This video is called Shell Oil Refusing To Clean Up Spill In Nigeria.
A video, recorded in the USA, which used to be on the Internet, used to say about itself:
Omoyele Sowore: Nigeria and Big Oil
“… for every gallon of gas you buy, there is human blood in it.”
Omoyele Sowore spoke at Lewis and Clark College in Portland, Oregon on November 15, 2006.
Omoyele Sowore is a Nigerian Oil activist traveling through the United States educating people about tragic conditions in his country caused by our planetary addiction to petroleum. He spoke of the pollution of the Niger delta in Africa, of torture, of rampant and escalating poverty in a country producing 2.5 million barrels of oil a day, 25% of which goes to the United States.
Nigeria is the 6th largest producer of oil in the world. Omoyele tells the story of the ongoing destruction of the Niger Delta, not as a series of statistics, but as how it affected him growing up, affected his education and finally forced him to abandon his country in order to carry a message few people in the developed countries really want to hear or seriously consider. These remarks were not directed specifically to save his country, but more broadly, to include all people, all living things, all that exists upon our fragile earth.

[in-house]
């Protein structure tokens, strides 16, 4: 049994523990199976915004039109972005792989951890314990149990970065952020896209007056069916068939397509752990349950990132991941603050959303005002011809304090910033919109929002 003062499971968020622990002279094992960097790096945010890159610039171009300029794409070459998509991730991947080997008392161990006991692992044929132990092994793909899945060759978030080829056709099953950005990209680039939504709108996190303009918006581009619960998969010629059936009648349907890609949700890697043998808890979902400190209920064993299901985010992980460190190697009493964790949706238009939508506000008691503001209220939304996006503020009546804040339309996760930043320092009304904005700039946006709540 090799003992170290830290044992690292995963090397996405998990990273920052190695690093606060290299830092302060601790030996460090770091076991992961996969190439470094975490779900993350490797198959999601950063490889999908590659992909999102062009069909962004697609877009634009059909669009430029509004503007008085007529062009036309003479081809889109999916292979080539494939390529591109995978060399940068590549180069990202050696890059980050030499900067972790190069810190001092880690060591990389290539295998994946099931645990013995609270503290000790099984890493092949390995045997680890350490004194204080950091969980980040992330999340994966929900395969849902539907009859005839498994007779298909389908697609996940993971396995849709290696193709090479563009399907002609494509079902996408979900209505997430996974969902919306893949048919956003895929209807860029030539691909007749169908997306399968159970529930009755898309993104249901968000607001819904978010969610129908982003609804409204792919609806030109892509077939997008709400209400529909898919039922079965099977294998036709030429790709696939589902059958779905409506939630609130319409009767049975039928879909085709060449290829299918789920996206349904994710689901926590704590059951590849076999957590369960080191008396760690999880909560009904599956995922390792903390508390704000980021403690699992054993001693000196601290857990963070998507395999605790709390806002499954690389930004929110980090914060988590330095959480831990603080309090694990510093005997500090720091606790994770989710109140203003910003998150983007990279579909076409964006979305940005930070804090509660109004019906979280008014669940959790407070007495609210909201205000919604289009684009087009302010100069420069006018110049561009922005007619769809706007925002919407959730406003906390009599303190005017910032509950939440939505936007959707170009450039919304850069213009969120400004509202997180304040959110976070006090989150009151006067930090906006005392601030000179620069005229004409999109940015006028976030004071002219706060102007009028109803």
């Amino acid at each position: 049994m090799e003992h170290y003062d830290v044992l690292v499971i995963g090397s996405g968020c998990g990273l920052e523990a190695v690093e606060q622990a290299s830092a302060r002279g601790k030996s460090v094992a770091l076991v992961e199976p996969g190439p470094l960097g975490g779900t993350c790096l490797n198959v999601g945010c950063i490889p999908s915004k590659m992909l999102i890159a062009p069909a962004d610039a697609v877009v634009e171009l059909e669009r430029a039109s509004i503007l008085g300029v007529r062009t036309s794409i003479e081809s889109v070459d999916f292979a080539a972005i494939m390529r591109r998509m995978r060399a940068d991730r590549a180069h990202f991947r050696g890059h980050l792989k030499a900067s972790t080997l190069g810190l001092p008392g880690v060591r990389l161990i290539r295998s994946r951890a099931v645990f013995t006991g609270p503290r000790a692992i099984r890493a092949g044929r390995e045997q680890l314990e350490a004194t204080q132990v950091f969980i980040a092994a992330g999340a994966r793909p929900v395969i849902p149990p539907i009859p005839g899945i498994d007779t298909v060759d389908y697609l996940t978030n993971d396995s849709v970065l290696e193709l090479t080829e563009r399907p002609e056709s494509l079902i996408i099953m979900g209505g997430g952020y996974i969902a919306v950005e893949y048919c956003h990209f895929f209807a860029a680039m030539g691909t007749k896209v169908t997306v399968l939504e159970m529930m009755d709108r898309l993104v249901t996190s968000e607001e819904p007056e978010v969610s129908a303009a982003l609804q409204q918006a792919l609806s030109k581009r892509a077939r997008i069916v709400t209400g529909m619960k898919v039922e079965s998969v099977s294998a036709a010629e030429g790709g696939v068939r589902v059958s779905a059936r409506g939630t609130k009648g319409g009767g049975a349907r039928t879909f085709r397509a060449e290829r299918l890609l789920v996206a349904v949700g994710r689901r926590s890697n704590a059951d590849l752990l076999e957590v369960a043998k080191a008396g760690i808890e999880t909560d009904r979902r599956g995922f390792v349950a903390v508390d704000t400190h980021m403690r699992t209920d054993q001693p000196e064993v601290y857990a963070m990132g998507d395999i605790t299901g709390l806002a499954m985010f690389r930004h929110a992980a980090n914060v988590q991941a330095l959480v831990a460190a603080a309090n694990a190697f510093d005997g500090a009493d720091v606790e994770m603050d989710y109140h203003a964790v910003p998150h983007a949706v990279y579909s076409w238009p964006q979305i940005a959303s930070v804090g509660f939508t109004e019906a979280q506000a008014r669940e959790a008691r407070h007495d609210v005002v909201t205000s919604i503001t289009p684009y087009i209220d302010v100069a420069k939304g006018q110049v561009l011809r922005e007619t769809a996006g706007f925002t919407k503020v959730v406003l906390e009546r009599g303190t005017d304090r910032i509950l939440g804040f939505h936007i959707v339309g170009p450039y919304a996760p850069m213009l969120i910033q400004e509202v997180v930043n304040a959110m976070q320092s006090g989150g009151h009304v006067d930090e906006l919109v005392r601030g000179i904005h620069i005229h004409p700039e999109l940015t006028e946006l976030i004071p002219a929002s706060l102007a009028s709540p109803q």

While BP destroys the United States Gulf Coast, ExxonMobil destroys Nigeria …
From the Daily Champion, Lagos, Nigeria:
Environmentalists Blasts Mobil Over Use of Chemicals
3 June 2010
Lagos — Environmentalists have described the reported use of dispersants near the coast by Mobil Producing Nigeria to contain the May 1 oil spill as a violation of environmental standards in the oil industry.
The environmentalitsts, under the auspices of the Network for Safe and Secured Environment (NESE) told the News Agency of Nigeria (NAN) in an interview in Eket Tuesday that it received reports that residents in coastal communities in Akwa Ibom, who inhaled the dispersants took ill. Dispersants are chemical substances used to combat oil spills, it dissipates and breaks down crude oil molecules and removes the oil from the water surface to the sea bed.
Mr. Bob Okon, an Environmental Scientist and the NGO’s Programme Director said that dispersants were toxic to both human and aquatic life, explaining that its use was restricted to offshore locations away from human settlements.